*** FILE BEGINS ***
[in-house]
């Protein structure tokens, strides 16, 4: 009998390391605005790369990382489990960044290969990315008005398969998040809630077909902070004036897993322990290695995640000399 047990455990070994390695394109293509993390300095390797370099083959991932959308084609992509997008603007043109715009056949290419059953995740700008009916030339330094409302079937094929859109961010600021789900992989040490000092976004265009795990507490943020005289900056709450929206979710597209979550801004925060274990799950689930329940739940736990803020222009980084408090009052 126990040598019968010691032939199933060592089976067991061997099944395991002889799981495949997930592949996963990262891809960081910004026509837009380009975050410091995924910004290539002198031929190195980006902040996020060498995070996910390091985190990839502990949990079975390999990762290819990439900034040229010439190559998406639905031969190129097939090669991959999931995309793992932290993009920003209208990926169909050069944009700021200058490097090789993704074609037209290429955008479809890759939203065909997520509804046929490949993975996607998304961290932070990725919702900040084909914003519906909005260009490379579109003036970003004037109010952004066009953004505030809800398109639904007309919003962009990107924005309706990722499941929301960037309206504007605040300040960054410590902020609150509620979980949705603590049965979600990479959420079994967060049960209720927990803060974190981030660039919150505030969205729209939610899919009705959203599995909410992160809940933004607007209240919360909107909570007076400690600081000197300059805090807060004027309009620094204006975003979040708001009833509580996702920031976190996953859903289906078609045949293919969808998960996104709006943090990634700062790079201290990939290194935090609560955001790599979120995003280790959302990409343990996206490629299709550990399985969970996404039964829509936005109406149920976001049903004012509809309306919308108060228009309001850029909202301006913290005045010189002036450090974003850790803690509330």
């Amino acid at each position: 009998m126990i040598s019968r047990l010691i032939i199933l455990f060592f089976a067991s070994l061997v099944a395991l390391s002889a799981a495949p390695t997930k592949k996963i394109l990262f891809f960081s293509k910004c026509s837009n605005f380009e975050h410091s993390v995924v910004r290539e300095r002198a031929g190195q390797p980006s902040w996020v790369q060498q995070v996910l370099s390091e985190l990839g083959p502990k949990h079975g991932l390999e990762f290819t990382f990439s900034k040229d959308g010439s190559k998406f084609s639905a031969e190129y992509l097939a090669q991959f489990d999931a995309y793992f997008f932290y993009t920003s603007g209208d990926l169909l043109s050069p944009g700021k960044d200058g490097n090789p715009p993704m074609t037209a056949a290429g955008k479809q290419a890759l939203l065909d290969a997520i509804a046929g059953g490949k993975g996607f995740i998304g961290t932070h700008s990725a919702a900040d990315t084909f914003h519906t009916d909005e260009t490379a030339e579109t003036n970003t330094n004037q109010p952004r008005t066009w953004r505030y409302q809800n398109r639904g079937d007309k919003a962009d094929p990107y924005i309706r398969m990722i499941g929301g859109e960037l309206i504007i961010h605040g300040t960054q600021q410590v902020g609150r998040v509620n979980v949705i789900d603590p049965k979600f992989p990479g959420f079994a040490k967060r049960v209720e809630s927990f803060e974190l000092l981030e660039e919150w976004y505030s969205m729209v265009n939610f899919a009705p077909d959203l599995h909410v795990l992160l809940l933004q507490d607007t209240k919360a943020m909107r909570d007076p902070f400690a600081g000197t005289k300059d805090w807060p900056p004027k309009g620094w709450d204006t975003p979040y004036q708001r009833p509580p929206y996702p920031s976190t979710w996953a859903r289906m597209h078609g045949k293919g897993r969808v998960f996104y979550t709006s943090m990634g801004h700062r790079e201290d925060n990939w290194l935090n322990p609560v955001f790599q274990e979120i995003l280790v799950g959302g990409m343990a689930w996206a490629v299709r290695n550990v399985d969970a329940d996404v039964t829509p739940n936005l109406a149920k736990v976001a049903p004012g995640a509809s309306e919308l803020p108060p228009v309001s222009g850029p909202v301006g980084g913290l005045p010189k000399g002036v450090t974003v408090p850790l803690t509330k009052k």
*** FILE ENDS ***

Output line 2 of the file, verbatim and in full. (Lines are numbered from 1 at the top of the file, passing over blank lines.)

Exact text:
């Protein structure tokens, strides 16, 4: 009998390391605005790369990382489990960044290969990315008005398969998040809630077909902070004036897993322990290695995640000399 047990455990070994390695394109293509993390300095390797370099083959991932959308084609992509997008603007043109715009056949290419059953995740700008009916030339330094409302079937094929859109961010600021789900992989040490000092976004265009795990507490943020005289900056709450929206979710597209979550801004925060274990799950689930329940739940736990803020222009980084408090009052 126990040598019968010691032939199933060592089976067991061997099944395991002889799981495949997930592949996963990262891809960081910004026509837009380009975050410091995924910004290539002198031929190195980006902040996020060498995070996910390091985190990839502990949990079975390999990762290819990439900034040229010439190559998406639905031969190129097939090669991959999931995309793992932290993009920003209208990926169909050069944009700021200058490097090789993704074609037209290429955008479809890759939203065909997520509804046929490949993975996607998304961290932070990725919702900040084909914003519906909005260009490379579109003036970003004037109010952004066009953004505030809800398109639904007309919003962009990107924005309706990722499941929301960037309206504007605040300040960054410590902020609150509620979980949705603590049965979600990479959420079994967060049960209720927990803060974190981030660039919150505030969205729209939610899919009705959203599995909410992160809940933004607007209240919360909107909570007076400690600081000197300059805090807060004027309009620094204006975003979040708001009833509580996702920031976190996953859903289906078609045949293919969808998960996104709006943090990634700062790079201290990939290194935090609560955001790599979120995003280790959302990409343990996206490629299709550990399985969970996404039964829509936005109406149920976001049903004012509809309306919308108060228009309001850029909202301006913290005045010189002036450090974003850790803690509330």